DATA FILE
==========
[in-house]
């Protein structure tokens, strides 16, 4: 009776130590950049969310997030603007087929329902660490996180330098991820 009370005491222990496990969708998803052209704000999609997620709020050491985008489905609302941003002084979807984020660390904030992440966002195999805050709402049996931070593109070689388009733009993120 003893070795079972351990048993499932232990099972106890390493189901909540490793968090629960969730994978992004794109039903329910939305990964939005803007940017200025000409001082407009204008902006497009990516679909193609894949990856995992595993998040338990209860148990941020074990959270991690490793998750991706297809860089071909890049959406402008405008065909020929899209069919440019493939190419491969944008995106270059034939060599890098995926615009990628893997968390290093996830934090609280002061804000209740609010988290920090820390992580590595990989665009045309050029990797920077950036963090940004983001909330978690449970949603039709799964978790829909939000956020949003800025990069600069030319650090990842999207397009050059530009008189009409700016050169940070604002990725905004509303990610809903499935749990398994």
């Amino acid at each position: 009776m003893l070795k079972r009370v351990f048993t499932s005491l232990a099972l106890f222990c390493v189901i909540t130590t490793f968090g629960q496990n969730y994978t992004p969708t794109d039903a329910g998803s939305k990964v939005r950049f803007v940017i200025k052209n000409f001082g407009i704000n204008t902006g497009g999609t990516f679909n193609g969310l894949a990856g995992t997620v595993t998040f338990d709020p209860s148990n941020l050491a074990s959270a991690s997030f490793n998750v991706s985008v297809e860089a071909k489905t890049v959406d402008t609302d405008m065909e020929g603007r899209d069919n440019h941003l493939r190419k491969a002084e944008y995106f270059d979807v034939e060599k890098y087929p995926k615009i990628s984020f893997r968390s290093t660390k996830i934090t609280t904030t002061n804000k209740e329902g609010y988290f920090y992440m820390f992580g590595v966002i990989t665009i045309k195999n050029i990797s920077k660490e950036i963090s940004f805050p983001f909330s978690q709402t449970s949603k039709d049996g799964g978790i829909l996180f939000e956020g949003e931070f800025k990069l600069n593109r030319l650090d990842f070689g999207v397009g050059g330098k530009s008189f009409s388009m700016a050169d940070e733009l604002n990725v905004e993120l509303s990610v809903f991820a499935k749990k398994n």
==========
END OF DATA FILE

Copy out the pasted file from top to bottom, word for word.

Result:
[in-house]
């Protein structure tokens, strides 16, 4: 009776130590950049969310997030603007087929329902660490996180330098991820 009370005491222990496990969708998803052209704000999609997620709020050491985008489905609302941003002084979807984020660390904030992440966002195999805050709402049996931070593109070689388009733009993120 003893070795079972351990048993499932232990099972106890390493189901909540490793968090629960969730994978992004794109039903329910939305990964939005803007940017200025000409001082407009204008902006497009990516679909193609894949990856995992595993998040338990209860148990941020074990959270991690490793998750991706297809860089071909890049959406402008405008065909020929899209069919440019493939190419491969944008995106270059034939060599890098995926615009990628893997968390290093996830934090609280002061804000209740609010988290920090820390992580590595990989665009045309050029990797920077950036963090940004983001909330978690449970949603039709799964978790829909939000956020949003800025990069600069030319650090990842999207397009050059530009008189009409700016050169940070604002990725905004509303990610809903499935749990398994």
């Amino acid at each position: 009776m003893l070795k079972r009370v351990f048993t499932s005491l232990a099972l106890f222990c390493v189901i909540t130590t490793f968090g629960q496990n969730y994978t992004p969708t794109d039903a329910g998803s939305k990964v939005r950049f803007v940017i200025k052209n000409f001082g407009i704000n204008t902006g497009g999609t990516f679909n193609g969310l894949a990856g995992t997620v595993t998040f338990d709020p209860s148990n941020l050491a074990s959270a991690s997030f490793n998750v991706s985008v297809e860089a071909k489905t890049v959406d402008t609302d405008m065909e020929g603007r899209d069919n440019h941003l493939r190419k491969a002084e944008y995106f270059d979807v034939e060599k890098y087929p995926k615009i990628s984020f893997r968390s290093t660390k996830i934090t609280t904030t002061n804000k209740e329902g609010y988290f920090y992440m820390f992580g590595v966002i990989t665009i045309k195999n050029i990797s920077k660490e950036i963090s940004f805050p983001f909330s978690q709402t449970s949603k039709d049996g799964g978790i829909l996180f939000e956020g949003e931070f800025k990069l600069n593109r030319l650090d990842f070689g999207v397009g050059g330098k530009s008189f009409s388009m700016a050169d940070e733009l604002n990725v905004e993120l509303s990610v809903f991820a499935k749990k398994n």